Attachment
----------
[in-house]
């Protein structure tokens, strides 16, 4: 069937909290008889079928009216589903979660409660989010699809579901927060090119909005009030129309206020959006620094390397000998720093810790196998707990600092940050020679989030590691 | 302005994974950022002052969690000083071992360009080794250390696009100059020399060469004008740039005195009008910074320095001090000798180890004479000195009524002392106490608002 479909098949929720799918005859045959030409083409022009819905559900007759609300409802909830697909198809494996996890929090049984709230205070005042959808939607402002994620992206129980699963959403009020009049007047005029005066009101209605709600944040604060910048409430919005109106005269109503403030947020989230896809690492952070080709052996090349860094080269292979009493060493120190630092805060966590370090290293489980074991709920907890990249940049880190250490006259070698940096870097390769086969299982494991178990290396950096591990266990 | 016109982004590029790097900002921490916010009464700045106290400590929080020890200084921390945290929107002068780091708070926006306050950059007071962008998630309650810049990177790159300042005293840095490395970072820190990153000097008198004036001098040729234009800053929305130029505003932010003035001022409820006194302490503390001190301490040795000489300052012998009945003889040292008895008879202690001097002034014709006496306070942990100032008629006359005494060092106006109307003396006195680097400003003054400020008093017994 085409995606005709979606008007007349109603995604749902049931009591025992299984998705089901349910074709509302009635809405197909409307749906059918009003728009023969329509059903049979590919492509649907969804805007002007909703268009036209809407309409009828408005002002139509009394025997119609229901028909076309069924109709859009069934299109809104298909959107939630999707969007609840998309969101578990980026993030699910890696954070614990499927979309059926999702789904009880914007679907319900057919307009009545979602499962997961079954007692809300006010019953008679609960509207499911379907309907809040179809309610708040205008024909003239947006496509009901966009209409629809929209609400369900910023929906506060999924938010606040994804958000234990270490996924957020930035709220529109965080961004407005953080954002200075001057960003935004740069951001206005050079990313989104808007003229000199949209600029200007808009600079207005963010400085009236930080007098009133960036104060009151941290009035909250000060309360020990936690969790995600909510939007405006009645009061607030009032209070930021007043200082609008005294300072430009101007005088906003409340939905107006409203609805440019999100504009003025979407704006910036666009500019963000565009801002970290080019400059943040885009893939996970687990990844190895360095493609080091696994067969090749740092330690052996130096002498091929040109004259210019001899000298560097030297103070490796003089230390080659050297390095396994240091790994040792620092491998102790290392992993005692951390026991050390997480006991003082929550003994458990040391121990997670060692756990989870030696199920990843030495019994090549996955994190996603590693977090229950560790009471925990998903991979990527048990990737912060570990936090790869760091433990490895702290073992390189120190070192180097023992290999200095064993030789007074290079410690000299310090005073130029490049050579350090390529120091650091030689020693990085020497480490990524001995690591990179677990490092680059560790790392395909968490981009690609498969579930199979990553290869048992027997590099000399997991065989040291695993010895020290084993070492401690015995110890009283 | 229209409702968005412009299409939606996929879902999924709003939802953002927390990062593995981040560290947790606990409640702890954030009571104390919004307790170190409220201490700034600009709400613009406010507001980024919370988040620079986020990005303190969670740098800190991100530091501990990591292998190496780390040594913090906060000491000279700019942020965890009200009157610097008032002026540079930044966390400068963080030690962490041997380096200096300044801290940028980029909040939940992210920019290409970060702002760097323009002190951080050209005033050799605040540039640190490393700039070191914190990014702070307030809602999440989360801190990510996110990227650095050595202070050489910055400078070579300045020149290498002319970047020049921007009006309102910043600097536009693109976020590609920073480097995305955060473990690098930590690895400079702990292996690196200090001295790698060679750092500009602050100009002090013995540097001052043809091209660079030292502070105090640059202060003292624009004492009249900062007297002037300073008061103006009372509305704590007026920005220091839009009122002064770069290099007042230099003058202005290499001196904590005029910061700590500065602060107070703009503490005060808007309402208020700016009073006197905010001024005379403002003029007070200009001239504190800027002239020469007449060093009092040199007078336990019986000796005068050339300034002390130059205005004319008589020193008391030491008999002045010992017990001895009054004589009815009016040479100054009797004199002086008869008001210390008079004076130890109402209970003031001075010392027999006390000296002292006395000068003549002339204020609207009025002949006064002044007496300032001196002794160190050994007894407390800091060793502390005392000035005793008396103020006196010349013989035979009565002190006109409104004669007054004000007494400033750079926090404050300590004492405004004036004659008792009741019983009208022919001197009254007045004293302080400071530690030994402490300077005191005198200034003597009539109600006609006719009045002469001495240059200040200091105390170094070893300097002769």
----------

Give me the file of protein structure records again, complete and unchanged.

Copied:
[in-house]
């Protein structure tokens, strides 16, 4: 069937909290008889079928009216589903979660409660989010699809579901927060090119909005009030129309206020959006620094390397000998720093810790196998707990600092940050020679989030590691 | 302005994974950022002052969690000083071992360009080794250390696009100059020399060469004008740039005195009008910074320095001090000798180890004479000195009524002392106490608002 479909098949929720799918005859045959030409083409022009819905559900007759609300409802909830697909198809494996996890929090049984709230205070005042959808939607402002994620992206129980699963959403009020009049007047005029005066009101209605709600944040604060910048409430919005109106005269109503403030947020989230896809690492952070080709052996090349860094080269292979009493060493120190630092805060966590370090290293489980074991709920907890990249940049880190250490006259070698940096870097390769086969299982494991178990290396950096591990266990 | 016109982004590029790097900002921490916010009464700045106290400590929080020890200084921390945290929107002068780091708070926006306050950059007071962008998630309650810049990177790159300042005293840095490395970072820190990153000097008198004036001098040729234009800053929305130029505003932010003035001022409820006194302490503390001190301490040795000489300052012998009945003889040292008895008879202690001097002034014709006496306070942990100032008629006359005494060092106006109307003396006195680097400003003054400020008093017994 085409995606005709979606008007007349109603995604749902049931009591025992299984998705089901349910074709509302009635809405197909409307749906059918009003728009023969329509059903049979590919492509649907969804805007002007909703268009036209809407309409009828408005002002139509009394025997119609229901028909076309069924109709859009069934299109809104298909959107939630999707969007609840998309969101578990980026993030699910890696954070614990499927979309059926999702789904009880914007679907319900057919307009009545979602499962997961079954007692809300006010019953008679609960509207499911379907309907809040179809309610708040205008024909003239947006496509009901966009209409629809929209609400369900910023929906506060999924938010606040994804958000234990270490996924957020930035709220529109965080961004407005953080954002200075001057960003935004740069951001206005050079990313989104808007003229000199949209600029200007808009600079207005963010400085009236930080007098009133960036104060009151941290009035909250000060309360020990936690969790995600909510939007405006009645009061607030009032209070930021007043200082609008005294300072430009101007005088906003409340939905107006409203609805440019999100504009003025979407704006910036666009500019963000565009801002970290080019400059943040885009893939996970687990990844190895360095493609080091696994067969090749740092330690052996130096002498091929040109004259210019001899000298560097030297103070490796003089230390080659050297390095396994240091790994040792620092491998102790290392992993005692951390026991050390997480006991003082929550003994458990040391121990997670060692756990989870030696199920990843030495019994090549996955994190996603590693977090229950560790009471925990998903991979990527048990990737912060570990936090790869760091433990490895702290073992390189120190070192180097023992290999200095064993030789007074290079410690000299310090005073130029490049050579350090390529120091650091030689020693990085020497480490990524001995690591990179677990490092680059560790790392395909968490981009690609498969579930199979990553290869048992027997590099000399997991065989040291695993010895020290084993070492401690015995110890009283 | 229209409702968005412009299409939606996929879902999924709003939802953002927390990062593995981040560290947790606990409640702890954030009571104390919004307790170190409220201490700034600009709400613009406010507001980024919370988040620079986020990005303190969670740098800190991100530091501990990591292998190496780390040594913090906060000491000279700019942020965890009200009157610097008032002026540079930044966390400068963080030690962490041997380096200096300044801290940028980029909040939940992210920019290409970060702002760097323009002190951080050209005033050799605040540039640190490393700039070191914190990014702070307030809602999440989360801190990510996110990227650095050595202070050489910055400078070579300045020149290498002319970047020049921007009006309102910043600097536009693109976020590609920073480097995305955060473990690098930590690895400079702990292996690196200090001295790698060679750092500009602050100009002090013995540097001052043809091209660079030292502070105090640059202060003292624009004492009249900062007297002037300073008061103006009372509305704590007026920005220091839009009122002064770069290099007042230099003058202005290499001196904590005029910061700590500065602060107070703009503490005060808007309402208020700016009073006197905010001024005379403002003029007070200009001239504190800027002239020469007449060093009092040199007078336990019986000796005068050339300034002390130059205005004319008589020193008391030491008999002045010992017990001895009054004589009815009016040479100054009797004199002086008869008001210390008079004076130890109402209970003031001075010392027999006390000296002292006395000068003549002339204020609207009025002949006064002044007496300032001196002794160190050994007894407390800091060793502390005392000035005793008396103020006196010349013989035979009565002190006109409104004669007054004000007494400033750079926090404050300590004492405004004036004659008792009741019983009208022919001197009254007045004293302080400071530690030994402490300077005191005198200034003597009539109600006609006719009045002469001495240059200040200091105390170094070893300097002769």